Spotlight on Women for Black Male Achievement: Page Bailey

Interview by Jonathan Philipp, Research and Policy Assistant, NTJN

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Page Bailey (far left) with Center for Urban Families (CFUF) staff and fellows.

To celebrate Women’s History Month this March, the Institute for Black Male Achievement has been sharing women’s perspectives – mothers, sisters, daughters, grandmothers, and leaders – on black male achievement. Since we love that idea, at the National Transitional Jobs Network (NTJN) we want to highlight another one of the inspiring #Women4BMA this month, Page Bailey. Page is a member of our B.MORE Initiative’s Community of Practice doing amazing work in the field of black male achievement as the director of the Practitioners Leadership Institute (PLI) at the Center For Urban Families (CFUF). Located in Baltimore, Maryland, CFUF’s core mission is to strengthen urban communities by helping fathers and families achieve stability and economic success. Read on to learn more about Page, her work, and what motivates her commitment to black male achievement.

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“This is Way Bigger than Me”: Connections to Success’ Damion Alexander Reflects on His Visit to Capitol Hill

By Caitlin Schnur, Workforce Research and Policy Fellow, NTJN

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At the end of February, staff and program participants from Connections to Success joined the National Transitional Jobs Network (NTJN) in Washington, D.C., to support our B.MORE Initiative in opening doors to employment and economic advancement for low-income black men.  Together, we made the rounds on Capitol Hill, speaking to delegates from Missouri and Kansas about how Connections to Success helps individuals with barriers to employment, including many African American men returning home from incarceration, transform their lives and achieve economic self-sufficiency. 

Damion Alexander, a Life Transformation Coach and Trainer at Connections to Success, played a central role in showing members of Congress how important it is for them to champion policies and programs that advance economic opportunity and strengthen families by helping low-income black men succeed in employment.

In this interview, Damion—who was on his first trip to D.C.—discusses the impact of his time on Capitol Hill; makes a policy pitch for reducing state-owed child support debts; and shares why he made a special stop at the Lincoln Memorial while exploring the city.

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DOL Announces $150 Million for Ready to Work Partnership Grants

By Melissa Young, Associate Director, NTJN


On the heels of President Obama’s Executive Office Report focused on Addressing the Negative Cycle of Long-Term Unemployment that highlighted subsidized employment and transitional jobs programs as strategies to help connect the long-term unemployed to work, the U.S. Department of Labor (DOL) released the Ready to Work Partnership grant totaling $150 million. These grants will help prepare and place those facing long-term unemployment into good jobs.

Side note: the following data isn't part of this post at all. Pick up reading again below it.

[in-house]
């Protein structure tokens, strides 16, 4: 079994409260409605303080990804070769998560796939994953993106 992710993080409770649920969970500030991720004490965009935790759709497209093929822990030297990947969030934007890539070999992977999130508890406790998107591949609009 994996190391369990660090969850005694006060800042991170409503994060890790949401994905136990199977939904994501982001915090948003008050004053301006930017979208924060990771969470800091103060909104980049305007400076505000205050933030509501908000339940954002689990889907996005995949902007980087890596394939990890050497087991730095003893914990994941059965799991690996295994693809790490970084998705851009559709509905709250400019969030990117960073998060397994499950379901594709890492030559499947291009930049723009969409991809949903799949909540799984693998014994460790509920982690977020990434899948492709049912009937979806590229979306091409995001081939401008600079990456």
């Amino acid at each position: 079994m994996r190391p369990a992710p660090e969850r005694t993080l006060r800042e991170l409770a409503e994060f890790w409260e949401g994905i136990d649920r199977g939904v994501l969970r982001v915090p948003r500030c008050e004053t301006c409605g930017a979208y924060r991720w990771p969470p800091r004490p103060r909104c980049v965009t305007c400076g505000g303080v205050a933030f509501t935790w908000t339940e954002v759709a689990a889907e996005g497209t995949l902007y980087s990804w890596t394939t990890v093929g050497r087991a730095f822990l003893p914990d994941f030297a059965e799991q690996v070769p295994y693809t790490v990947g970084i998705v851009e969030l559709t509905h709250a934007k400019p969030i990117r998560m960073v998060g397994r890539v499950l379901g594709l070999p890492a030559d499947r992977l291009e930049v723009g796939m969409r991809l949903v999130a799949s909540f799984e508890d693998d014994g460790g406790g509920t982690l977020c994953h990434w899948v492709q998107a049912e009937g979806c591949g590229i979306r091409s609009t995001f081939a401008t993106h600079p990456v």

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Historical Spotlight: Asa Philip Randolph

By Jonathan Philipp, Research and Policy Assistant, NTJN

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In honor of Black History Month, the National Transitional Jobs Network is presenting a blog series around the past, present, and future of employment for black males. The first blog post of the series focused on KISRA, a member of the B.MORE Initiative‘s Community of Practice. This blog is a historical spotlight on Asa Philip Randolph, a Civil Rights advocate and pioneer within the labor movement. Read on to learn about how Randolph changed the black labor movement.

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B.MORE Initiative Community of Practice Spotlight: An Interview with Carl Chadband of KISRA

By Caitlin Schnur, Workforce Research and Policy Fellow, NTJN
with Jonathan Philipp, Research and Policy Assistant, NTJN

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In recognition of Black History Month, this February the National Transitional Jobs Network (NTJN) will produce a series of blogs related to Black Male Achievement.  To kick off our blog series, we talked with Carl Chadband, Chief Operating Officer of KISRA (the Kanawha Institute for Social Research & Action, Inc.) and a member of our B.MORE Initiative’s Community of Practice.

Located in Dunbar, West Virginia, KISRA operates education, employment, economic empowerment, and behavioral health programming for low- and moderate-income individuals and families in several West Virginia counties.  While Carl oversees almost all of KISRA’s operations in his role as Chief Operating Officer, he is especially committed to opening doors to employment and economic advancement for low-income black men, including black men returning from incarceration.

In this conversation, Carl discusses the power of entrepreneurship for black men; shares the importance of guaranteeing the full rights of citizenship to people returning home from incarceration; and explains why even human rights champion Mahatma Gandhi might face chronic unemployment today.

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